The rethuglicans can talk about this in public and the majority of the voters in some districts would still vote for them? Doesn’t say much for the voters’ love or knowledge of democratic government.

    This proposal makes the Canadian parliamentary system look much more sane than yours.

  17. steve84 says

    Winner-takes-it-all is indeed a massively stupid system that needs to go and be replaced with proportional representation. But that reform needs to take place everywhere at once. Not just where it’s convenient.

  18. iknklast says

    is there a way we can legally make black votes count less

    Yes, but it’s not just that – it’s liberal votes in general. Plus, cities also tend to have higher concentrations of women. They can kill two birds with one stone.

    Right now, with the electoral college, the midwest is already heavily weighted. The amount of electors vs. the number of voters in a state isn’t really all that fair. A vote in Nebraska counts several times the weight of a vote in California, when you consider how many voters each elector represents. In spite of that, they weren’t able to pull off their planned defeat of Obama. So now they want to shift it even more.

  19. jaranath says

    I just want to underscore the mindset we are dealing with here. This is not just hypocrisy for many conservatives, this is deliberate suppression:

    In discussing the electoral college and popular vote with a generally honorable conservative friend, I tried getting him to justify his opposition to replacing the EC with popular vote. He stated it was because it would disadvantage conservatives. Thinking he might not be seeing the big picture, I pressed for clarification, pointing out that under the current system his vote was worth much less than the vote of some other states’ residents. He firmly stated he was fine with that sort of disproportional representation as long as it favored conservatives.

    He has no idea how lucky he is that I value our friendship so much.

  20. John Hinkle says

    If every state moved to proportional electoral votes – based on the popular vote, not by congressional district – then why not just eliminate the EC?

    Also, if all states’ electoral votes corresponded to the winners of congressional districts, then why not have the House of Representatives elect the president and VP?

  21. freemage says

    fifthdentist @11: Oh, they don’t want to get rid of the electoral college itself–just control how it works. After all, if we went to a pure popular vote, those large rural states would suddenly suffer an implosion of import, as they lost all those tasty, tasty, Senate-representation-derived electoral votes.

  22. Michael Heath says

    eric writes:

    I have no problem with the idea if it’s applied across the board.

    I’m not sure you understand their objective even if it was extended to all the states. The end result would not lend itself to an effective substitute for a popular election, but instead even more disproportionately among voters than we have now. Their objective would result in rural voters’ vote counting even more than they do now relative to urban voters.

  23. says

    I know gerrymandering has been taken to the courts on more than one occasion already, and it’s gotten nowhere, but isn’t there a group out there developing new legal strategies to fight this sort of thing on constitutional grounds? After all, what’s more fundamental to equality than the concept that everyone’s vote is of equal value?

  24. says

    shouldbeworking “This proposal makes the Canadian parliamentary system look much more sane than yours.”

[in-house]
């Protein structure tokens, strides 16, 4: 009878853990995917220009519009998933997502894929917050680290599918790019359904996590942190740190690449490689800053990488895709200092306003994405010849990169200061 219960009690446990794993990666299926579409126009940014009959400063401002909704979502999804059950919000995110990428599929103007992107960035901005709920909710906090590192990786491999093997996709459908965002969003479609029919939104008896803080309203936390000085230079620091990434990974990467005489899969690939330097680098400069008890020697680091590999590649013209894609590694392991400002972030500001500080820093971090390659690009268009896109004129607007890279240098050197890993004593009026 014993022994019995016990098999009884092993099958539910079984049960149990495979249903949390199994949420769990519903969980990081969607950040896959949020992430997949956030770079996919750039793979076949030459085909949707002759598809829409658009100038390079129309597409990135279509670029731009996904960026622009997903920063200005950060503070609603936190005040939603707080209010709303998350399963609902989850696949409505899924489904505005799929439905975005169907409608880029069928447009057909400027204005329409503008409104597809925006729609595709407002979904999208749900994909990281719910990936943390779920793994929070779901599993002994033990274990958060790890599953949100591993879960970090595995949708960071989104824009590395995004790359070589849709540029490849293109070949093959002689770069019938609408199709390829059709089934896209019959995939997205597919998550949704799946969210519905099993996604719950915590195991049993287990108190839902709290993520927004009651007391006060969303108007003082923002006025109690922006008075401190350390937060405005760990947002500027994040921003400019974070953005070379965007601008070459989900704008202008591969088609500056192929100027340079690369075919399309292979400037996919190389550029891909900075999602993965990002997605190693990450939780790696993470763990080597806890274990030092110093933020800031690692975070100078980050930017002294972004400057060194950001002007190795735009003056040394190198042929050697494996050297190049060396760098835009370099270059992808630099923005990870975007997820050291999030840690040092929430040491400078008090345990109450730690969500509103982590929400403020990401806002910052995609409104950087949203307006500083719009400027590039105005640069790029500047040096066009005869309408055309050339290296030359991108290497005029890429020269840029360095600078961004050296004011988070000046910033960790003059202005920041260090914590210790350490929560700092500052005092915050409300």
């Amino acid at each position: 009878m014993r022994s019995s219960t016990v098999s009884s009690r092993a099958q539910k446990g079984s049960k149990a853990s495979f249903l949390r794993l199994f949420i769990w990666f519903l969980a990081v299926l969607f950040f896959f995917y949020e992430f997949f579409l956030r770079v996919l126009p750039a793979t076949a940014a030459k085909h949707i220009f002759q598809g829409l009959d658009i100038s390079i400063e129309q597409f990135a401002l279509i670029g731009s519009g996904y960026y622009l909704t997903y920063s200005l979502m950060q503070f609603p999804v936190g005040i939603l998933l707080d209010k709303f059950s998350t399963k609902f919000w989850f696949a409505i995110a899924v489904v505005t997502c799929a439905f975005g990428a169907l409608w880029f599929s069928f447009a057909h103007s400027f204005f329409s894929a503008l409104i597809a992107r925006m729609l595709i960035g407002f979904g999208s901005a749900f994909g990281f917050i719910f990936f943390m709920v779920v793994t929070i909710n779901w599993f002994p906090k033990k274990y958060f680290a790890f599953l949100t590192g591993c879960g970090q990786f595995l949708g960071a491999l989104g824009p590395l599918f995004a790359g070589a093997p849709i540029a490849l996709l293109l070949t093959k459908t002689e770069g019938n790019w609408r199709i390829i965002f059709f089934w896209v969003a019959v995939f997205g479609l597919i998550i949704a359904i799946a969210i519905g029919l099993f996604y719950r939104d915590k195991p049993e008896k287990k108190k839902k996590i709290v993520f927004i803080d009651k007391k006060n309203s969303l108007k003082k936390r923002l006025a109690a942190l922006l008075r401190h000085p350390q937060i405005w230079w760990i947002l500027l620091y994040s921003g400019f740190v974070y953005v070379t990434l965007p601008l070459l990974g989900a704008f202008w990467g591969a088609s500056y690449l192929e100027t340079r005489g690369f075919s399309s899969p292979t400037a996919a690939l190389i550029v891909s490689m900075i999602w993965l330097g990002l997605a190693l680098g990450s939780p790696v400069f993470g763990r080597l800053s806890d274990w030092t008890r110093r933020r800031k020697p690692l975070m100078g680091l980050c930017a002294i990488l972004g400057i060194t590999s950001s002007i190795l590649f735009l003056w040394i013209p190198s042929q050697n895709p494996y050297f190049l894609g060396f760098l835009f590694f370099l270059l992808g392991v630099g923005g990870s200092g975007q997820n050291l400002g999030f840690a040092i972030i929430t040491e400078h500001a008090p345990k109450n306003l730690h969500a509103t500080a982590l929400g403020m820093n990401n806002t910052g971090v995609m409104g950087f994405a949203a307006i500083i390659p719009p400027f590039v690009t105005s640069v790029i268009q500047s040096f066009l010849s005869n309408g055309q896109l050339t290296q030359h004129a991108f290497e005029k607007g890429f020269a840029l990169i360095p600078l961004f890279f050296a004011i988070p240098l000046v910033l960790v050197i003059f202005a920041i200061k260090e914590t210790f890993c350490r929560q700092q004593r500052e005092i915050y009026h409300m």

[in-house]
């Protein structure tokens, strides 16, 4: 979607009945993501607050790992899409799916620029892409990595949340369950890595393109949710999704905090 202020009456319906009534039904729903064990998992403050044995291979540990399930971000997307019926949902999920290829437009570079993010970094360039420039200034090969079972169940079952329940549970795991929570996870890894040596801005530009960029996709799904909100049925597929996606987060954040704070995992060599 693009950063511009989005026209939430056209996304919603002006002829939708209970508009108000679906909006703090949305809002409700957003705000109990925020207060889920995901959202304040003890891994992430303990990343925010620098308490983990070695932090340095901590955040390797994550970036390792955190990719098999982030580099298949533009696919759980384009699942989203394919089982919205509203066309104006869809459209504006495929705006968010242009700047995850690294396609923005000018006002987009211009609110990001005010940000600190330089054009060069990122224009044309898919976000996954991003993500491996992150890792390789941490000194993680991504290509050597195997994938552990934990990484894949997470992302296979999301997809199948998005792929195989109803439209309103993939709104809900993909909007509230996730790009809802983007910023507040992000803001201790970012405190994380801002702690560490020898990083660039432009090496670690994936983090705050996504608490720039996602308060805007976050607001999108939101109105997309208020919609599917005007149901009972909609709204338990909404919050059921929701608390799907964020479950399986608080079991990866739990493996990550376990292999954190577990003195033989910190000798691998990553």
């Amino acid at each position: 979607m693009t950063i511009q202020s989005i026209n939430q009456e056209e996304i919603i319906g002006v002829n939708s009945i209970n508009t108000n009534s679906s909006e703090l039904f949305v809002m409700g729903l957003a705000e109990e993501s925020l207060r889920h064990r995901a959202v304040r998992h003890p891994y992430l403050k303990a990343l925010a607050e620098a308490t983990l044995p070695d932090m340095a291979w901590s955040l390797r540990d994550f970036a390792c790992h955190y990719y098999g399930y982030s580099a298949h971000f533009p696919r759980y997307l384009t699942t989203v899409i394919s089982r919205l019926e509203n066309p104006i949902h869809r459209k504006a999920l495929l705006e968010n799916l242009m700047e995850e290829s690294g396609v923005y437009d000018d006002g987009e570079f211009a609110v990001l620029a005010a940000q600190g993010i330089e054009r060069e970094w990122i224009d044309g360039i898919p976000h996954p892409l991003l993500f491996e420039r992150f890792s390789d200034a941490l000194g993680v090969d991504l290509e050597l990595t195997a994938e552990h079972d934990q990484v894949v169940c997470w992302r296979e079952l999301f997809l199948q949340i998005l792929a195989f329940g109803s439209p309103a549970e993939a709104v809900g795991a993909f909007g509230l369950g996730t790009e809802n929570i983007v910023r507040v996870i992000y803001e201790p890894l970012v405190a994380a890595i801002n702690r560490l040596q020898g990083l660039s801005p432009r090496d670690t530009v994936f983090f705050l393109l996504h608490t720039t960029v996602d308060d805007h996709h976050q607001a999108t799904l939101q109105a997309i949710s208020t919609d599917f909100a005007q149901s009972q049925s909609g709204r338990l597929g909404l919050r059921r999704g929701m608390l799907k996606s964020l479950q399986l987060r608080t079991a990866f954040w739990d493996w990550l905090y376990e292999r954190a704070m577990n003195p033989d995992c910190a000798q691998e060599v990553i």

Even if true, the Canadian system wouldn’t survive in DC. For one thing, the snow forts would melt in the spring, summer, and fall.*
     
    * “Spring”, “summer” and “fall” are the seasons in between “winter” and “winter”.

  25. dcsohl says

    They should expand the Electoral College membership to 150 million people instead of just 538. Then we can talk about splitting the vote.

  26. says

    The republicans sure do spend a lot of time working on ways to rig the system, rather than change their platform to coincide with what most people would support.

    They can’t. Literally.

    Thanks to gerrymandering, most republicans on both the state and local level are more afraid of facing a primary opponent who is even more bat shit crazy than they are afraid of losing in the general election. So, they have no choice but pander to the crazy if they want to stay in power.

  27. Michael Heath says

    tacitus writes:

    After all, what’s more fundamental to equality than the concept that everyone’s vote is of equal value?
    [emphasis mine – MH]

    I really like your use of fundamental here. I agree, and yet we have a Constitution which does not protect this fundamental right, but instead provides powers which result in enormous disproportionality among voters on the federal level.

    I happen to live in the state of Michigan, a state which voted twice for Barack Obama; and yet our state legislature has a filibuster-proof Republican majority. We see this in other states as well, I believe Pennslyvania’s another example of a big state with the same result.

  28. matthewhodson says

    Anyone in the major parties advocating for instant run off (preferential voting), for all levels of government?
    No?
    How about proportional voting for representative houses so that half the seats are locally elected representatives but the other half are regionally proportional – this helps curb the effects of gerrymandering.
    How about adding in a non-partisan procedural approach to district boundaries.
    I cant wait till democracy gets out of beta.

  29. eric says

    Katherine @15:

    You are aware that the districts have been gerrymandered, right?

    Of course. Just as I’m sure you’re aware that gerrymandering per se does not favor republicans, it favors whichever party is currently/locally in power. Currently republicans dominate via gerrymandering, but for most of the 20th century, it was democrats that benefitted from it. GOP gerrymandring has contributed to them winning 8 of the last 10 congresses. In contrast, democrat gerrymaneding contributed to them winning 30 of the 32 congresses before that. So now, you tell me which party gerrymandering has generally favored.

    The point I’m making here is, gerrymandering is a structural problem. Its somewhat separate from the issue of who would reap the benefits from a district voting scheme now. Its not a ‘republican’ tool, its a political tool wielded by both parties.

    Heath @25:

    Their objective would result in rural voters’ vote counting even more than they do now relative to urban voters.

    You both give good arguments for why a popular vote would be more representative. I do see gerrymandering as a different issue that needs to be fixed in and of itself (and when it is, district voting becomse reasonable), but I see your point. District voting is a system which is fair in principle, but given the realities of gerrymandering, is less fair in practice than other options we could implement. A fair-in-theory system should generally not be favored over a fair-in-practice system..